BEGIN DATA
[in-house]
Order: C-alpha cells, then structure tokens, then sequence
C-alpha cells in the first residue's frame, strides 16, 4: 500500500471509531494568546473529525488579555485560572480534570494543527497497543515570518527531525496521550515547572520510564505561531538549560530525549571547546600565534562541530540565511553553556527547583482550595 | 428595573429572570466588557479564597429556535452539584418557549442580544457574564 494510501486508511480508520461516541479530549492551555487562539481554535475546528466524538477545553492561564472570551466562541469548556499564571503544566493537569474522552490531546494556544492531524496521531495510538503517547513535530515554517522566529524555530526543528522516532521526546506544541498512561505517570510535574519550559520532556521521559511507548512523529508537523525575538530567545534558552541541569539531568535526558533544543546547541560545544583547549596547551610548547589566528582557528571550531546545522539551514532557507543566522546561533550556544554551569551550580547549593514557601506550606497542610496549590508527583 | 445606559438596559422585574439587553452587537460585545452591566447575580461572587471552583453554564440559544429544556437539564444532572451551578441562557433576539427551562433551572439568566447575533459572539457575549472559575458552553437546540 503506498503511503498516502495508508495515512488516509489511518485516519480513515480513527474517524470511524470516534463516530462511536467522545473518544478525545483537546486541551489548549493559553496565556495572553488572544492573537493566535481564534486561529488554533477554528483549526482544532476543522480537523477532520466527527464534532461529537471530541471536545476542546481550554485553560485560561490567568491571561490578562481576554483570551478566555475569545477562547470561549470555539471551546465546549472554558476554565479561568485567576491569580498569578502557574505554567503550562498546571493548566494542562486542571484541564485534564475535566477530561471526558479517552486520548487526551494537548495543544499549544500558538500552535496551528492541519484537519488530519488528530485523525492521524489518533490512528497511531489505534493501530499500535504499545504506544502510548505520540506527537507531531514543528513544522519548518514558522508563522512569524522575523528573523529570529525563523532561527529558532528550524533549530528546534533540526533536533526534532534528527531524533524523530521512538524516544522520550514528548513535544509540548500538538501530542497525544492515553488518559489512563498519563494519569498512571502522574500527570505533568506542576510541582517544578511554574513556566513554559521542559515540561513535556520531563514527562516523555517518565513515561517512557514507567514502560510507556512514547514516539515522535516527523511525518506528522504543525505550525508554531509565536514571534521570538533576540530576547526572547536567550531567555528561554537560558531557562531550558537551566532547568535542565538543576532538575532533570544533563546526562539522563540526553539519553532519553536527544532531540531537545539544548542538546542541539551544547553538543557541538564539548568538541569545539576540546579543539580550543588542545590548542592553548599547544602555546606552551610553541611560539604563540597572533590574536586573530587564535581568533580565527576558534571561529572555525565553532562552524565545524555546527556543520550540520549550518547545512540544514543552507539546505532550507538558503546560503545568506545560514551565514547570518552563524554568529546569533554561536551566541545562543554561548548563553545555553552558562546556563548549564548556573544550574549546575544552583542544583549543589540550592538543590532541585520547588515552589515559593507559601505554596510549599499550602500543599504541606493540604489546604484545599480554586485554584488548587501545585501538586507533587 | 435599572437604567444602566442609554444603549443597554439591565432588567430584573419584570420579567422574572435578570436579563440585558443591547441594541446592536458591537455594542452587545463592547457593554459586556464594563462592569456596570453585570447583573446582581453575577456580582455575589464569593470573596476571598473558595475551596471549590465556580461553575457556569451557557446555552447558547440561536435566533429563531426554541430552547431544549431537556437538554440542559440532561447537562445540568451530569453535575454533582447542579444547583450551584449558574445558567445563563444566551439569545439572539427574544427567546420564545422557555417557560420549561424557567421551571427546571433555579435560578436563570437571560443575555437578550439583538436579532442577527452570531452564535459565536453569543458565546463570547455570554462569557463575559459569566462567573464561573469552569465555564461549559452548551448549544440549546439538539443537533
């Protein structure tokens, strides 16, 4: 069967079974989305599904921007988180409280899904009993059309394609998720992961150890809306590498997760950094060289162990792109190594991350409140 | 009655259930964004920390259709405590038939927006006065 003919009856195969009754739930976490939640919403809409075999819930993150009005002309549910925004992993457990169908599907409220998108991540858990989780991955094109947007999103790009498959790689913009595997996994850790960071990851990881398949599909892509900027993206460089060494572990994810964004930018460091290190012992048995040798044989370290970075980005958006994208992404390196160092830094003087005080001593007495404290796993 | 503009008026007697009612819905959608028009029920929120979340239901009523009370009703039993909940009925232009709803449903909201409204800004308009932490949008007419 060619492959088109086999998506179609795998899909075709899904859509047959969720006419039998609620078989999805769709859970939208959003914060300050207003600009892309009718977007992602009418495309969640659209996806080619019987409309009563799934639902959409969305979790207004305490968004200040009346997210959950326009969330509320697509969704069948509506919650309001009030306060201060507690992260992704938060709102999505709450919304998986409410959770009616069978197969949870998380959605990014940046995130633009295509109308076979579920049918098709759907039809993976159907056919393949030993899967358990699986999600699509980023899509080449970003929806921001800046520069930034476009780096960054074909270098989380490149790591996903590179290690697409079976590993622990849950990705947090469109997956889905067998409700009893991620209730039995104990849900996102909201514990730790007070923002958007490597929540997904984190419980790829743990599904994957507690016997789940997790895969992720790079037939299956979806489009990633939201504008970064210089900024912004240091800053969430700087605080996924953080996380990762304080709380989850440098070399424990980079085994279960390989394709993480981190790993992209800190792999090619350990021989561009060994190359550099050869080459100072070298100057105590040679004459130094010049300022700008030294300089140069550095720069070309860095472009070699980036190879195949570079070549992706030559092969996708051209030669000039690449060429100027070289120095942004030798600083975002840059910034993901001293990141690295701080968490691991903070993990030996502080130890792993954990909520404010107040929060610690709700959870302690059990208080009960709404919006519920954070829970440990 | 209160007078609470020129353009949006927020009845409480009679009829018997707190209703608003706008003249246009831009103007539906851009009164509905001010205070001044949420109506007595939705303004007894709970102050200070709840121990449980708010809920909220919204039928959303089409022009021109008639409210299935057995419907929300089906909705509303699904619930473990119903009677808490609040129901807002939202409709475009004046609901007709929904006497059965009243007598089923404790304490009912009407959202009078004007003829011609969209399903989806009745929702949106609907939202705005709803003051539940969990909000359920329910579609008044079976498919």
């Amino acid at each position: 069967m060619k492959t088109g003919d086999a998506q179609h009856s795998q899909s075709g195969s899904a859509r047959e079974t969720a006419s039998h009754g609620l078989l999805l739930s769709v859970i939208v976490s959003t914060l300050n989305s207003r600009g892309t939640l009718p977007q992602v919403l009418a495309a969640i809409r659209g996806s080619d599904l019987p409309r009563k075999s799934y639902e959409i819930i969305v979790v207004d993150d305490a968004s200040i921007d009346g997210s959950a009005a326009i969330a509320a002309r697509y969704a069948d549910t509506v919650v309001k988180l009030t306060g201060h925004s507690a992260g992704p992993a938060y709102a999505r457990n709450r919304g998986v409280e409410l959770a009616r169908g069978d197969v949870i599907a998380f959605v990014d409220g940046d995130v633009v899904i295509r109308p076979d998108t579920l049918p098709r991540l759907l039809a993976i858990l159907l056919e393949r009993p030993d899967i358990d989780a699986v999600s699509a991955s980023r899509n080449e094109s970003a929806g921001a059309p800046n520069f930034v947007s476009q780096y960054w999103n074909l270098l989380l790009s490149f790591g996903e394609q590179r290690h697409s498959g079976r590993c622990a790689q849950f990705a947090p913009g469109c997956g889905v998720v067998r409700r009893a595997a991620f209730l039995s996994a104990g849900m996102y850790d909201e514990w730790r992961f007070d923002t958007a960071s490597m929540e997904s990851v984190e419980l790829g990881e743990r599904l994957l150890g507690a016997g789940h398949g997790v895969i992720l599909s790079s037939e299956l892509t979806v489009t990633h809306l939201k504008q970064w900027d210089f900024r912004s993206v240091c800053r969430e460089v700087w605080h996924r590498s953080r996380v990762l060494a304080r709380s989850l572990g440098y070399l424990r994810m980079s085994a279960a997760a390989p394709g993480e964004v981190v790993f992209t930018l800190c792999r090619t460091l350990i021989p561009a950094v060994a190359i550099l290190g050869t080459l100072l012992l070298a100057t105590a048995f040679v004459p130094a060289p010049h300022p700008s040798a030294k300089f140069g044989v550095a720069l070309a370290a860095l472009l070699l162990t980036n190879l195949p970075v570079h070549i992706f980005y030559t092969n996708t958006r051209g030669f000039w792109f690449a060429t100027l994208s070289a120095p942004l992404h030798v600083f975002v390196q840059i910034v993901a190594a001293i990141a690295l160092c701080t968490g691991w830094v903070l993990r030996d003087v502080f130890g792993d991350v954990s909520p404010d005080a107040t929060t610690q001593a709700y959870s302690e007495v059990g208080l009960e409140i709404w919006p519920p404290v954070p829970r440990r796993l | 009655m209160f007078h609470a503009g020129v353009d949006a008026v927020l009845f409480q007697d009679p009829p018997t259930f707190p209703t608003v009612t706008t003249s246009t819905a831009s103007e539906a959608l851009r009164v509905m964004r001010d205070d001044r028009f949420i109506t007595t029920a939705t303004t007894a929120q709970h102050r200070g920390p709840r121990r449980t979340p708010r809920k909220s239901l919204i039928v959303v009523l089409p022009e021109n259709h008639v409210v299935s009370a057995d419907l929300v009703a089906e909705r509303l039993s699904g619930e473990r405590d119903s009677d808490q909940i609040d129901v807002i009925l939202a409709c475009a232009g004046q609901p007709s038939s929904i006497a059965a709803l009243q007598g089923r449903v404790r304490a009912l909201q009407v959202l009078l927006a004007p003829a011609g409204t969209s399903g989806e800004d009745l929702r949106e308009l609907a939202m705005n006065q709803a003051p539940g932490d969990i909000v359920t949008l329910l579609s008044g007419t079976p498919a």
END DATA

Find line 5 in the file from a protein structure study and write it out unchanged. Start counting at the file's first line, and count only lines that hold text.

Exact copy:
């Amino acid at each position: 069967m060619k492959t088109g003919d086999a998506q179609h009856s795998q899909s075709g195969s899904a859509r047959e079974t969720a006419s039998h009754g609620l078989l999805l739930s769709v859970i939208v976490s959003t914060l300050n989305s207003r600009g892309t939640l009718p977007q992602v919403l009418a495309a969640i809409r659209g996806s080619d599904l019987p409309r009563k075999s799934y639902e959409i819930i969305v979790v207004d993150d305490a968004s200040i921007d009346g997210s959950a009005a326009i969330a509320a002309r697509y969704a069948d549910t509506v919650v309001k988180l009030t306060g201060h925004s507690a992260g992704p992993a938060y709102a999505r457990n709450r919304g998986v409280e409410l959770a009616r169908g069978d197969v949870i599907a998380f959605v990014d409220g940046d995130v633009v899904i295509r109308p076979d998108t579920l049918p098709r991540l759907l039809a993976i858990l159907l056919e393949r009993p030993d899967i358990d989780a699986v999600s699509a991955s980023r899509n080449e094109s970003a929806g921001a059309p800046n520069f930034v947007s476009q780096y960054w999103n074909l270098l989380l790009s490149f790591g996903e394609q590179r290690h697409s498959g079976r590993c622990a790689q849950f990705a947090p913009g469109c997956g889905v998720v067998r409700r009893a595997a991620f209730l039995s996994a104990g849900m996102y850790d909201e514990w730790r992961f007070d923002t958007a960071s490597m929540e997904s990851v984190e419980l790829g990881e743990r599904l994957l150890g507690a016997g789940h398949g997790v895969i992720l599909s790079s037939e299956l892509t979806v489009t990633h809306l939201k504008q970064w900027d210089f900024r912004s993206v240091c800053r969430e460089v700087w605080h996924r590498s953080r996380v990762l060494a304080r709380s989850l572990g440098y070399l424990r994810m980079s085994a279960a997760a390989p394709g993480e964004v981190v790993f992209t930018l800190c792999r090619t460091l350990i021989p561009a950094v060994a190359i550099l290190g050869t080459l100072l012992l070298a100057t105590a048995f040679v004459p130094a060289p010049h300022p700008s040798a030294k300089f140069g044989v550095a720069l070309a370290a860095l472009l070699l162990t980036n190879l195949p970075v570079h070549i992706f980005y030559t092969n996708t958006r051209g030669f000039w792109f690449a060429t100027l994208s070289a120095p942004l992404h030798v600083f975002v390196q840059i910034v993901a190594a001293i990141a690295l160092c701080t968490g691991w830094v903070l993990r030996d003087v502080f130890g792993d991350v954990s909520p404010d005080a107040t929060t610690q001593a709700y959870s302690e007495v059990g208080l009960e409140i709404w919006p519920p404290v954070p829970r440990r796993l | 009655m209160f007078h609470a503009g020129v353009d949006a008026v927020l009845f409480q007697d009679p009829p018997t259930f707190p209703t608003v009612t706008t003249s246009t819905a831009s103007e539906a959608l851009r009164v509905m964004r001010d205070d001044r028009f949420i109506t007595t029920a939705t303004t007894a929120q709970h102050r200070g920390p709840r121990r449980t979340p708010r809920k909220s239901l919204i039928v959303v009523l089409p022009e021109n259709h008639v409210v299935s009370a057995d419907l929300v009703a089906e909705r509303l039993s699904g619930e473990r405590d119903s009677d808490q909940i609040d129901v807002i009925l939202a409709c475009a232009g004046q609901p007709s038939s929904i006497a059965a709803l009243q007598g089923r449903v404790r304490a009912l909201q009407v959202l009078l927006a004007p003829a011609g409204t969209s399903g989806e800004d009745l929702r949106e308009l609907a939202m705005n006065q709803a003051p539940g932490d969990i909000v359920t949008l329910l579609s008044g007419t079976p498919a």